A conceptualist who utilizes a variety of mediums, Laurence Aegerter cleverly employed staged photography for the works in this dual exhibition at Amsterdam’s recently opened C&H Art Space and long-established Galerie Art Affairs. The French-born, Amsterdam-based artist drew from a strategy she followed for a 2009 artist’s book that features photographs of museum visitors observing old master paintings at the Rijksmuseum in Amsterdam and the Louvre in Paris. This time she secured the use of the Hermitage Amsterdam for two days during the museum’s 2010 exhibition “Matisse to Malevich: Pioneers of Modern Art from the Hermitage,” positioned people and objects in front of the modernist masterpieces on view and then snapped pictures of the resulting tableaux.
Aegerter met with the participants in advance and selected expressive outfits from their wardrobes to complement the dynamic artworks in the show. Working with an assistant skilled at handling a medium-format camera and lighting, Aegerter shot 1,300 pictures over the course of two evenings. She eventually edited them down to the 28 final prints in the series. The resulting photographs capture colorfully clad viewers and whimsically placed curtains, ladders and Serrano hams interacting with canvases by Picasso, Matisse, Derain, Kandinsky and Kees van Dongen—giving these historical gems new meaning.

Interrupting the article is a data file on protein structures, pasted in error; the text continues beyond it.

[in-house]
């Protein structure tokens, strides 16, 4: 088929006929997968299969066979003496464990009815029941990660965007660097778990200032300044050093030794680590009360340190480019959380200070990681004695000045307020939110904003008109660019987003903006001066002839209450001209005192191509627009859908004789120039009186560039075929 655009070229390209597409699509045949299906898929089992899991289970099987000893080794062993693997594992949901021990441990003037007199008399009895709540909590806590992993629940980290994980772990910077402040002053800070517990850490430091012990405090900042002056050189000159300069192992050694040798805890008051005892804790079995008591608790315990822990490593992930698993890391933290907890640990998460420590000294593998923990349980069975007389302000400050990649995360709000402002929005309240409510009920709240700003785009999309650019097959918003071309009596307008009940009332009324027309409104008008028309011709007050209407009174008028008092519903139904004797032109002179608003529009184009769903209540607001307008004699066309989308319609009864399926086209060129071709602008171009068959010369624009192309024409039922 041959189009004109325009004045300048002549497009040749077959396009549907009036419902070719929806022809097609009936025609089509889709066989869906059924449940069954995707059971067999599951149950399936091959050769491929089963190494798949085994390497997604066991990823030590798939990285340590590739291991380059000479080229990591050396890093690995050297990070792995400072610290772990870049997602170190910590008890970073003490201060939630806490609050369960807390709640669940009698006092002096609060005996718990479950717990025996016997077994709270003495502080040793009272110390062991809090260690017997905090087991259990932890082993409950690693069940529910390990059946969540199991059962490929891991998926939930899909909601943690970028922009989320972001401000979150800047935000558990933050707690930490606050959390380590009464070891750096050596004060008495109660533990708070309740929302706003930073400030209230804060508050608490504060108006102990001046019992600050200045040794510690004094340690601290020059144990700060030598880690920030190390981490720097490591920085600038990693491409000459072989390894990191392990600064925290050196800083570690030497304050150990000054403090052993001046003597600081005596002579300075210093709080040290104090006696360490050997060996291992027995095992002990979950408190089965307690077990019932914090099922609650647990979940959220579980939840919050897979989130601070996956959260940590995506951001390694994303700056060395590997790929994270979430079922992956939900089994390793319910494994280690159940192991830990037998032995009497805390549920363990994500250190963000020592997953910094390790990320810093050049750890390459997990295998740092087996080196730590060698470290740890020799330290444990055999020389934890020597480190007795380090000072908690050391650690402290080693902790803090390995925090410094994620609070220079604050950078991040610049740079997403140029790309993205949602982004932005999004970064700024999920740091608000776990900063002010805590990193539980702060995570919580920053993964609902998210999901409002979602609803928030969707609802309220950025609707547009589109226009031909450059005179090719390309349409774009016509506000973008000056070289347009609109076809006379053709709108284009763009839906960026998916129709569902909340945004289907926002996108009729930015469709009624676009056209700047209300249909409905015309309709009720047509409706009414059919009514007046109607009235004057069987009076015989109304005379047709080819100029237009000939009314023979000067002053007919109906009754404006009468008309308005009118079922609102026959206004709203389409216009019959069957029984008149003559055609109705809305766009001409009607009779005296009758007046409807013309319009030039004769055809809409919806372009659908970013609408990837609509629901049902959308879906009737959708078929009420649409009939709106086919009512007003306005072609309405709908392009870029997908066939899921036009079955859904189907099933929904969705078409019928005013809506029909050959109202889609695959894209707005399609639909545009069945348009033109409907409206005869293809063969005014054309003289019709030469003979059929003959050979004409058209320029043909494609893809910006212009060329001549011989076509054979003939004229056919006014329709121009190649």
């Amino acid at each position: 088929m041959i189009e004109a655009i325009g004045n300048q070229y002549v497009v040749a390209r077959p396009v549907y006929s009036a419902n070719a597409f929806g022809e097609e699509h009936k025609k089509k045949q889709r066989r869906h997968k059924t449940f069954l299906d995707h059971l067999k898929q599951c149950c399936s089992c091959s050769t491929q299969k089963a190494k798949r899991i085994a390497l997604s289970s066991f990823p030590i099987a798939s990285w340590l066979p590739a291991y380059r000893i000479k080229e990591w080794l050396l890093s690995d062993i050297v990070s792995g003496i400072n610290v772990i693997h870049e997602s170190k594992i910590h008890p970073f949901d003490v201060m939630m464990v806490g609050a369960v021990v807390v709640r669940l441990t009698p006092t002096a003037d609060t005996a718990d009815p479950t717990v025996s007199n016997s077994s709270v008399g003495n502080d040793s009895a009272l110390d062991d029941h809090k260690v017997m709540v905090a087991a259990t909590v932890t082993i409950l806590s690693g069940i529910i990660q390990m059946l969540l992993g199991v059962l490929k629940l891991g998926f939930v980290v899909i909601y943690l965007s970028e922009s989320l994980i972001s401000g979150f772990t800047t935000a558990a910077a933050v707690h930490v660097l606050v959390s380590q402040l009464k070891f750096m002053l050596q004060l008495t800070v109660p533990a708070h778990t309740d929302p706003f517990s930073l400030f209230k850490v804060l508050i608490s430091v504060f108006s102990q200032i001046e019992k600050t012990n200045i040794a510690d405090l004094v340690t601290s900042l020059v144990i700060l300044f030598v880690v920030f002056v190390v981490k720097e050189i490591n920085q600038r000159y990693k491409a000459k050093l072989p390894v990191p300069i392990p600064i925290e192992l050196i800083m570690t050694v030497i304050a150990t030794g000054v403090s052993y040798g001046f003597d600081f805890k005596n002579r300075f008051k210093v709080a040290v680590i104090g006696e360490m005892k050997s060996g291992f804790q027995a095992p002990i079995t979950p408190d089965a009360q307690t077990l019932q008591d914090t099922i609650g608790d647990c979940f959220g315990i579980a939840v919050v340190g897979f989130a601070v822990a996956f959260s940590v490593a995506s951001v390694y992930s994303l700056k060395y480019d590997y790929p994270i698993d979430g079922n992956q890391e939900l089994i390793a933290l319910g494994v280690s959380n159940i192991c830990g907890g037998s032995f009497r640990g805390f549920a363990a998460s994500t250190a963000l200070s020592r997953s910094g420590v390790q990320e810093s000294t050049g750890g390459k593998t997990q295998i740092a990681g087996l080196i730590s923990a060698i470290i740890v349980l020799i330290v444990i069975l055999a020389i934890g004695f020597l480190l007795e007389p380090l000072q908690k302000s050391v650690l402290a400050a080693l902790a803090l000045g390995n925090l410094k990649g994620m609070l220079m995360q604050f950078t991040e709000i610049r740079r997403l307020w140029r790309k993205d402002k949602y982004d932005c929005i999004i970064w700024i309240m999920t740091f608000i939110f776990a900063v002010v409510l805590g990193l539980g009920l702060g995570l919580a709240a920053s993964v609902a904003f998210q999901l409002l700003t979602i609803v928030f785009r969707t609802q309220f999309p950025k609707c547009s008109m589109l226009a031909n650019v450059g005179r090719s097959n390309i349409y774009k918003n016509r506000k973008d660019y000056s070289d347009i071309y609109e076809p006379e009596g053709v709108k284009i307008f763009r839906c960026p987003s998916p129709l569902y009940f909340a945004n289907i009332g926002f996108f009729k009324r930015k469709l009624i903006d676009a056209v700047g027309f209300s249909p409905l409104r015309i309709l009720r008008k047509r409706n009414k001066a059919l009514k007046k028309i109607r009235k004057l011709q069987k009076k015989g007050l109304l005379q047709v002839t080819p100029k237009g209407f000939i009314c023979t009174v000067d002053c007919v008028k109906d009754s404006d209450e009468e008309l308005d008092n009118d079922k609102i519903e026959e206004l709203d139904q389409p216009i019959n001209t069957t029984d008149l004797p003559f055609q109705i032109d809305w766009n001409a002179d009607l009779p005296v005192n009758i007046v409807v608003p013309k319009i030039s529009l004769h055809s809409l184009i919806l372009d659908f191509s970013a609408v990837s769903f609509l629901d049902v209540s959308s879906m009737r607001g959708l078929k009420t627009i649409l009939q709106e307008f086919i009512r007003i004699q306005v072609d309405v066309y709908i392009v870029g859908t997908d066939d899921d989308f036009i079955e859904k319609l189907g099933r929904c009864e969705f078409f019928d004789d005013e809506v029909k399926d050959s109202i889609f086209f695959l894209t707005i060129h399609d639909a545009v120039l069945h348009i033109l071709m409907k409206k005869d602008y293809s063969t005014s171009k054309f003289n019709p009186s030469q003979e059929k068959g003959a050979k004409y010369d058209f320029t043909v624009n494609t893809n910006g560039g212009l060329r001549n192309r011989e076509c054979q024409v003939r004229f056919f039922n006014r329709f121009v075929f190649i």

At C&H, Aegerter presented eight pictures on two walls of the gallery’s project space. GE 6572-100907-221019 (the titles reference, respectively, the depicted work’s inventory code in the museum’s collection and the date and time of the intervention) shows a Serrano ham, covered in red cloth and black fishnet, obstructing van Dongen’s 1908 Woman with Black Hat. In GE 6569-100906-183601, a woman with a butterfly tattoo and floral-patterned dress blocks Matisse’s 1909 Still Life with Blue Tablecloth, while GE 9660-100907-233355 captures another Matisse canvas, The Red Room from 1908, colorfully veiled by the plastic ribbons of a fly curtain, which gives the opulent painting the appearance of being glimpsed through a doorway of a Mediterranean home.
At Art Affairs, Aegerter exhibited seven prints from the series. GE 9662-100907-225223 ironically depicts a pair of the museum’s beat-up ladders confronting Kandinsky’s massive abstract masterpiece Composition VI (1913). GE 9128-100906-202849, an amusing piece that portrays a young man in a Bruce Lee T-shirt standing before André Derain’s Portrait of an Unknown Man Reading a Newspaper (1914), demonstrates Aegerter’s smart layering of information at its best.
Photo: Laurence Aëgerter: GE 9660-100907-233355, 2010, C-print on Dibond, 59 by 72¾ inches; at C&H Art Space.